Lake Tahoe first emerged as a tourist destination in the 1930s as a post-WWI ski spot, and has evolved into a world-class brand. This precious stretch of the Sierra Nevada range straddles Nevada and California, and travelers can experience a rugged backcountry adventure or modern mountainside luxury. Or possibly a bit of both.
For a feel of old Tahoe, Sugar Bowl Resort in Norden, CA has the oldest operating gondola on the west coast and was the first mountain open to travelers in 1939. Unlike the many resorts and services that court San Francisco's tech elite, Sugar Bowl is come-as-you-are. The gondola isn't heated, the café offers little beyond chili and beer, but its reputation as being the friendliest mountain is well deserved.
Sugar Bowl claims the most snow in Tahoe and its backcountry is a hard-core adventurer's playground. "Uphill skiing," or skinning, is gaining popularity as travelers look beyond the groomers for authentic, old-school experiences. "I left my avalanche shovel in the car," Peter Avidschmidt, a fit local skier in a trucker cap, explained to me as I contemplated a thigh-scorching haul up a snow-covered mountain. I decided instead that good ol' downhill skiing would be challenge enough to kick off the season.
A snowball's throw up old Hwy 40 from Sugar Bowl is the Clair Tappaan Lodge. This vintage wooden structure was built in 1934 by a group of outdoor enthusiasts called the Club Sierra, with the support of a wealthy California judge named Clair Tappaan. Over time, the Sierra Club, as it came to be known, skied off in a different direction but the grand historic lodge has survived under new ownership, and volunteer support, to this day.
There are 27 rooms with simple bunk beds and four shared baths. Three family-style meals are ladled up each day on a set schedule. But for those itching to get even further off the grid, the Clair Tappaan manages four backcountry huts across its 75 acres, each with a wood burning stove.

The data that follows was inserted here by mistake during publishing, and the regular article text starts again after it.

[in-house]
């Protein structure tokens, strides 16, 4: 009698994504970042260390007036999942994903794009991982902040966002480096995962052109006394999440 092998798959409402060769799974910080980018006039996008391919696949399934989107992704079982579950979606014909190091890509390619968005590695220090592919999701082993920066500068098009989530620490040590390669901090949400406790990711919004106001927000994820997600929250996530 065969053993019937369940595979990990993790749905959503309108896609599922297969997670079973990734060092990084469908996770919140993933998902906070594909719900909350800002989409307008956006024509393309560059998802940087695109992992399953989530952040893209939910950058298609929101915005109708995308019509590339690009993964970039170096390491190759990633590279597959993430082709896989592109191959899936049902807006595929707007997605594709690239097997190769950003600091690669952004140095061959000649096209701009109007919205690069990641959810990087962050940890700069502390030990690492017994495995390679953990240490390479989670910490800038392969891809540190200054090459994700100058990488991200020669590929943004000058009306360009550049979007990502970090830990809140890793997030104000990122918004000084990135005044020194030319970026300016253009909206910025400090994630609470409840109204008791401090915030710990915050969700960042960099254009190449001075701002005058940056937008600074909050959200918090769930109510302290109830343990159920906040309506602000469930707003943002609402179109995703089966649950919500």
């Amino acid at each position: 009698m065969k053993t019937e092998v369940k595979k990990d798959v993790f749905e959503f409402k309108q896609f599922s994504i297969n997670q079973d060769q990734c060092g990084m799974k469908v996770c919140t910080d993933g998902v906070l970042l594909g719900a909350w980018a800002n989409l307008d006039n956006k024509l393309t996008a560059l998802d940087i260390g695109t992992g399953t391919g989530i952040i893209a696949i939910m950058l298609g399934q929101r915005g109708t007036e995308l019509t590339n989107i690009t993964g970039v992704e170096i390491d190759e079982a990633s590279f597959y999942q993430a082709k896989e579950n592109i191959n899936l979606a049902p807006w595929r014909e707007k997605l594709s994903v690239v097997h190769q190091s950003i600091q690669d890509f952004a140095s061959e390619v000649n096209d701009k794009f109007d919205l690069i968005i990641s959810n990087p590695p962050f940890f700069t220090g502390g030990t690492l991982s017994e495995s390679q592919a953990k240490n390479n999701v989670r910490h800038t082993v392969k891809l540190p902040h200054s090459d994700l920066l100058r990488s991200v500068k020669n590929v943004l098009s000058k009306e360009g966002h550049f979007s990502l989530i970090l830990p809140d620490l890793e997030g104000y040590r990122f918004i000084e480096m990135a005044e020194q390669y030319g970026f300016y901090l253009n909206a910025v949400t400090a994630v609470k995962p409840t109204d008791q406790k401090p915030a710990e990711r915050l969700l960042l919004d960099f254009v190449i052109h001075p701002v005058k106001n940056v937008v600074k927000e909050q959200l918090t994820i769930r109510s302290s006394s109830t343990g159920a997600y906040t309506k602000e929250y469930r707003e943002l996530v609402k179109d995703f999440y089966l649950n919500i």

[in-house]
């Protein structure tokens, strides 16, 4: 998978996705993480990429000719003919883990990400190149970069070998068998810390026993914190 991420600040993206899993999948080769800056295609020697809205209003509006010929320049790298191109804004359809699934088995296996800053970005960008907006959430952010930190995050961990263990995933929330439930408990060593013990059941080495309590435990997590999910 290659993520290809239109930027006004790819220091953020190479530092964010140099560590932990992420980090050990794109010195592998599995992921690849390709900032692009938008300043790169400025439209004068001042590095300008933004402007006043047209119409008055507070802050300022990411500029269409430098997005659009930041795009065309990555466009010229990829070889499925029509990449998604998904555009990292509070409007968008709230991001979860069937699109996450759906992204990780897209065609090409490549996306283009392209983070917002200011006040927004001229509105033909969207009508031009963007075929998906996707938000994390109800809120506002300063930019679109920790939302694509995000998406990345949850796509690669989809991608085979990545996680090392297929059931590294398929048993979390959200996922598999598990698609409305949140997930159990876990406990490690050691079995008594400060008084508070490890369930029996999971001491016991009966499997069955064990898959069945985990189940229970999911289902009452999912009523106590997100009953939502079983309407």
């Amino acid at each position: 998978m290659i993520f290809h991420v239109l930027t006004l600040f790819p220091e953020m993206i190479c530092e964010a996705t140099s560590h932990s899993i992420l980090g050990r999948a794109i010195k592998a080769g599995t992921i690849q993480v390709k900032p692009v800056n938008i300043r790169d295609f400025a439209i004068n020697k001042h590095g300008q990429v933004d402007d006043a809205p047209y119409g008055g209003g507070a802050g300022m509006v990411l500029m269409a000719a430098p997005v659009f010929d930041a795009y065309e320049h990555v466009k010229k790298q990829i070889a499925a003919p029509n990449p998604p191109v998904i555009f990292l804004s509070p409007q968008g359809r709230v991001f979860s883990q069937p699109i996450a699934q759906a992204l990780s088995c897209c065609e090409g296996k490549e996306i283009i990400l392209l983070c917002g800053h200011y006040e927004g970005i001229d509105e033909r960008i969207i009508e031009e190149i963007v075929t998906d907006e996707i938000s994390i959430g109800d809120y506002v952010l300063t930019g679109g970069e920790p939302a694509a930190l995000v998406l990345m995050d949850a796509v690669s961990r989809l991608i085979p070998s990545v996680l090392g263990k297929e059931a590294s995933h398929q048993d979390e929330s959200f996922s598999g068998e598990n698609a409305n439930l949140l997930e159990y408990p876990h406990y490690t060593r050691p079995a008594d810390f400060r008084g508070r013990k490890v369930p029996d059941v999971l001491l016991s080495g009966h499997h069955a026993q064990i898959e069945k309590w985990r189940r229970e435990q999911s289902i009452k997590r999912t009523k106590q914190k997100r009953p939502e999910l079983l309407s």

But for those who prefer Uggs to snowshoes, there's plenty of modern-day Tahoe, where vacationers don't have to look far for $530 massages, artisanal marshmallows or ski valets.
I'm not as rugged as my childhood Girl Scout sash would imply, and I ultimately landed at Northstar California, a highly manicured upscale resort. Previously Northstar-at-Tahoe, Vail Resorts purchased the resort in 2010 and has poured $30 million in upgrades to it since then. Gone are the old lift tickets dangling from your zipper. Here, they've been replaced with a scannable card that links to the EpicMix app that records your daily vertical feet skied or ridden, updates you on lift line wait times and even offers a one-click ski patrol function.
Northstar's mini-mall style village has a Starbucks and a Patagonia store along its perkily paved paths. I bristled at all of the overt curation at first, but Northstar's beautifully groomed trails, digital updates and daily complimentary Champagne toast at the top of Mt. Pluto eventually won me over.
Feeling pampered and prepped, I hustled down the trails (12,774 vertical feet on day two, according to EpicMix) and desperately wanted some après ski rejuvenation. It was no small luxury to ski directly to the doors of the seven-year-old Ritz-Carlton and escape into the spa for a massage and a soak. At dinner, I admittedly didn't really miss the bottled IPA, while enjoying a Shafer Napa Valley 2013 Merlot at Manzanita, the Ritz's on-mountain restaurant.
Whether you want to huddle up in a hut or flip on a fireplace in a four-star suite, Tahoe can serve up an unforgettable winter adventure for any kind of traveler.
Opinions expressed are my own. I received no monetary compensation from any mentioned parties. This post contains no affiliate links.